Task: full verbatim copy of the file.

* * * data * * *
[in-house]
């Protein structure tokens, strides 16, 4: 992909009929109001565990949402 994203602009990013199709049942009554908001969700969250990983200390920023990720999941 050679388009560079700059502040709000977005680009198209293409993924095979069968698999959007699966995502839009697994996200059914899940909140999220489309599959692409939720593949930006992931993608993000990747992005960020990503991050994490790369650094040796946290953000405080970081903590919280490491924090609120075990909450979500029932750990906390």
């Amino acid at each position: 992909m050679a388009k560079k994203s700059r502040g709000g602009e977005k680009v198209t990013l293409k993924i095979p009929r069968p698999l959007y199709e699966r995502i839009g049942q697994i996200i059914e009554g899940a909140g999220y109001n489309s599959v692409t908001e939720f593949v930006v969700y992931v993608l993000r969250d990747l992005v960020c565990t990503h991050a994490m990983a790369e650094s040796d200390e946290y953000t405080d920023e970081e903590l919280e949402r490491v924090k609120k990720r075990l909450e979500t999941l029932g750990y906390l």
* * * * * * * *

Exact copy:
[in-house]
């Protein structure tokens, strides 16, 4: 992909009929109001565990949402 994203602009990013199709049942009554908001969700969250990983200390920023990720999941 050679388009560079700059502040709000977005680009198209293409993924095979069968698999959007699966995502839009697994996200059914899940909140999220489309599959692409939720593949930006992931993608993000990747992005960020990503991050994490790369650094040796946290953000405080970081903590919280490491924090609120075990909450979500029932750990906390």
């Amino acid at each position: 992909m050679a388009k560079k994203s700059r502040g709000g602009e977005k680009v198209t990013l293409k993924i095979p009929r069968p698999l959007y199709e699966r995502i839009g049942q697994i996200i059914e009554g899940a909140g999220y109001n489309s599959v692409t908001e939720f593949v930006v969700y992931v993608l993000r969250d990747l992005v960020c565990t990503h991050a994490m990983a790369e650094s040796d200390e946290y953000t405080d920023e970081e903590l919280e949402r490491v924090k609120k990720r075990l909450e979500t999941l029932g750990y906390l």